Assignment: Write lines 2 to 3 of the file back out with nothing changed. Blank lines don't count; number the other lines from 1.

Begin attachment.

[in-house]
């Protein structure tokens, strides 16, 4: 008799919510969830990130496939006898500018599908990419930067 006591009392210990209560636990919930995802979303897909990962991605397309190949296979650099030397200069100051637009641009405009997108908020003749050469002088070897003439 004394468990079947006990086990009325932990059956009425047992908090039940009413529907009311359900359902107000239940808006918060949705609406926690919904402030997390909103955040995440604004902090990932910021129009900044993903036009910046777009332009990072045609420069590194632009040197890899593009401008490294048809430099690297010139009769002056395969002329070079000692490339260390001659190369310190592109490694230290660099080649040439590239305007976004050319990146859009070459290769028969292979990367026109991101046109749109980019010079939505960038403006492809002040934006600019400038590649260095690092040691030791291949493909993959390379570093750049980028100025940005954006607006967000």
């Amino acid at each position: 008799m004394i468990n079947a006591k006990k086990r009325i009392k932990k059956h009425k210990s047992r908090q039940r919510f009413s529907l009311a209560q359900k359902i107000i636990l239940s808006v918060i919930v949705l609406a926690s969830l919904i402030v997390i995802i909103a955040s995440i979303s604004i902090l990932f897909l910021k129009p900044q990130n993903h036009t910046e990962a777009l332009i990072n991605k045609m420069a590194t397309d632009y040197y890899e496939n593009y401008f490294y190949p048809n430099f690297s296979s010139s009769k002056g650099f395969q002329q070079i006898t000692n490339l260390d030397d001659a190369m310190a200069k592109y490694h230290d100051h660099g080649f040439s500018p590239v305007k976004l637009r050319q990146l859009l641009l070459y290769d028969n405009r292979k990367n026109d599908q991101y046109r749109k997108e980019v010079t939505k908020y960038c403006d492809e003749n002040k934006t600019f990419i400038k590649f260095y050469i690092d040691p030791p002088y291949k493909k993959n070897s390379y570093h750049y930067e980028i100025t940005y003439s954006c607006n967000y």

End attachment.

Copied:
């Protein structure tokens, strides 16, 4: 008799919510969830990130496939006898500018599908990419930067 006591009392210990209560636990919930995802979303897909990962991605397309190949296979650099030397200069100051637009641009405009997108908020003749050469002088070897003439 004394468990079947006990086990009325932990059956009425047992908090039940009413529907009311359900359902107000239940808006918060949705609406926690919904402030997390909103955040995440604004902090990932910021129009900044993903036009910046777009332009990072045609420069590194632009040197890899593009401008490294048809430099690297010139009769002056395969002329070079000692490339260390001659190369310190592109490694230290660099080649040439590239305007976004050319990146859009070459290769028969292979990367026109991101046109749109980019010079939505960038403006492809002040934006600019400038590649260095690092040691030791291949493909993959390379570093750049980028100025940005954006607006967000």
């Amino acid at each position: 008799m004394i468990n079947a006591k006990k086990r009325i009392k932990k059956h009425k210990s047992r908090q039940r919510f009413s529907l009311a209560q359900k359902i107000i636990l239940s808006v918060i919930v949705l609406a926690s969830l919904i402030v997390i995802i909103a955040s995440i979303s604004i902090l990932f897909l910021k129009p900044q990130n993903h036009t910046e990962a777009l332009i990072n991605k045609m420069a590194t397309d632009y040197y890899e496939n593009y401008f490294y190949p048809n430099f690297s296979s010139s009769k002056g650099f395969q002329q070079i006898t000692n490339l260390d030397d001659a190369m310190a200069k592109y490694h230290d100051h660099g080649f040439s500018p590239v305007k976004l637009r050319q990146l859009l641009l070459y290769d028969n405009r292979k990367n026109d599908q991101y046109r749109k997108e980019v010079t939505k908020y960038c403006d492809e003749n002040k934006t600019f990419i400038k590649f260095y050469i690092d040691p030791p002088y291949k493909k993959n070897s390379y570093h750049y930067e980028i100025t940005y003439s954006c607006n967000y």